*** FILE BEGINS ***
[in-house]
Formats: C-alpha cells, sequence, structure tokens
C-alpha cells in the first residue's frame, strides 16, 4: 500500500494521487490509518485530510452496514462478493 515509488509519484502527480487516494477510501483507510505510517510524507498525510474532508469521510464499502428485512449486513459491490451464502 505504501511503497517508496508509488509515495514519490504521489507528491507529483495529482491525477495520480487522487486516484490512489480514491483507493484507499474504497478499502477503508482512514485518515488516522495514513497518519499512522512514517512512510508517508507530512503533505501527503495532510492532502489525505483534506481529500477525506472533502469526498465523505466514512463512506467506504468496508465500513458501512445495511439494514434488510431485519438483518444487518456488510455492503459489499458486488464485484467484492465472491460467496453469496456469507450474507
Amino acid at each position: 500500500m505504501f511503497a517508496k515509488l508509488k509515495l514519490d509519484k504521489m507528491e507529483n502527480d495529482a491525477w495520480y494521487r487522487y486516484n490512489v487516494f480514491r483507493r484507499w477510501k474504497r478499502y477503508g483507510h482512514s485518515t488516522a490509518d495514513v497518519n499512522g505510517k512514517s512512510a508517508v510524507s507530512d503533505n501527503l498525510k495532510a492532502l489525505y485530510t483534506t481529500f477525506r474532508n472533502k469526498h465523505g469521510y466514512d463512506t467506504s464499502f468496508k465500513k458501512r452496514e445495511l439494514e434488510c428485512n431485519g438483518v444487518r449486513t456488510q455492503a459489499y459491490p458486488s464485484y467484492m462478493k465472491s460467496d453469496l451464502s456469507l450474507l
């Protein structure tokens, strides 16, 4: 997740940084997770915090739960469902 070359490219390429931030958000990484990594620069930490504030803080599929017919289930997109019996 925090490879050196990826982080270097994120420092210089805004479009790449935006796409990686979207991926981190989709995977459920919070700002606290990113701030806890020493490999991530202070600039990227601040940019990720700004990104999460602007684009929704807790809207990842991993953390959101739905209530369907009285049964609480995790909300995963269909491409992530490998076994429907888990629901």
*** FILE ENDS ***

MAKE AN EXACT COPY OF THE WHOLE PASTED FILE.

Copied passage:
[in-house]
Formats: C-alpha cells, sequence, structure tokens
C-alpha cells in the first residue's frame, strides 16, 4: 500500500494521487490509518485530510452496514462478493 515509488509519484502527480487516494477510501483507510505510517510524507498525510474532508469521510464499502428485512449486513459491490451464502 505504501511503497517508496508509488509515495514519490504521489507528491507529483495529482491525477495520480487522487486516484490512489480514491483507493484507499474504497478499502477503508482512514485518515488516522495514513497518519499512522512514517512512510508517508507530512503533505501527503495532510492532502489525505483534506481529500477525506472533502469526498465523505466514512463512506467506504468496508465500513458501512445495511439494514434488510431485519438483518444487518456488510455492503459489499458486488464485484467484492465472491460467496453469496456469507450474507
Amino acid at each position: 500500500m505504501f511503497a517508496k515509488l508509488k509515495l514519490d509519484k504521489m507528491e507529483n502527480d495529482a491525477w495520480y494521487r487522487y486516484n490512489v487516494f480514491r483507493r484507499w477510501k474504497r478499502y477503508g483507510h482512514s485518515t488516522a490509518d495514513v497518519n499512522g505510517k512514517s512512510a508517508v510524507s507530512d503533505n501527503l498525510k495532510a492532502l489525505y485530510t483534506t481529500f477525506r474532508n472533502k469526498h465523505g469521510y466514512d463512506t467506504s464499502f468496508k465500513k458501512r452496514e445495511l439494514e434488510c428485512n431485519g438483518v444487518r449486513t456488510q455492503a459489499y459491490p458486488s464485484y467484492m462478493k465472491s460467496d453469496l451464502s456469507l450474507l
């Protein structure tokens, strides 16, 4: 997740940084997770915090739960469902 070359490219390429931030958000990484990594620069930490504030803080599929017919289930997109019996 925090490879050196990826982080270097994120420092210089805004479009790449935006796409990686979207991926981190989709995977459920919070700002606290990113701030806890020493490999991530202070600039990227601040940019990720700004990104999460602007684009929704807790809207990842991993953390959101739905209530369907009285049964609480995790909300995963269909491409992530490998076994429907888990629901």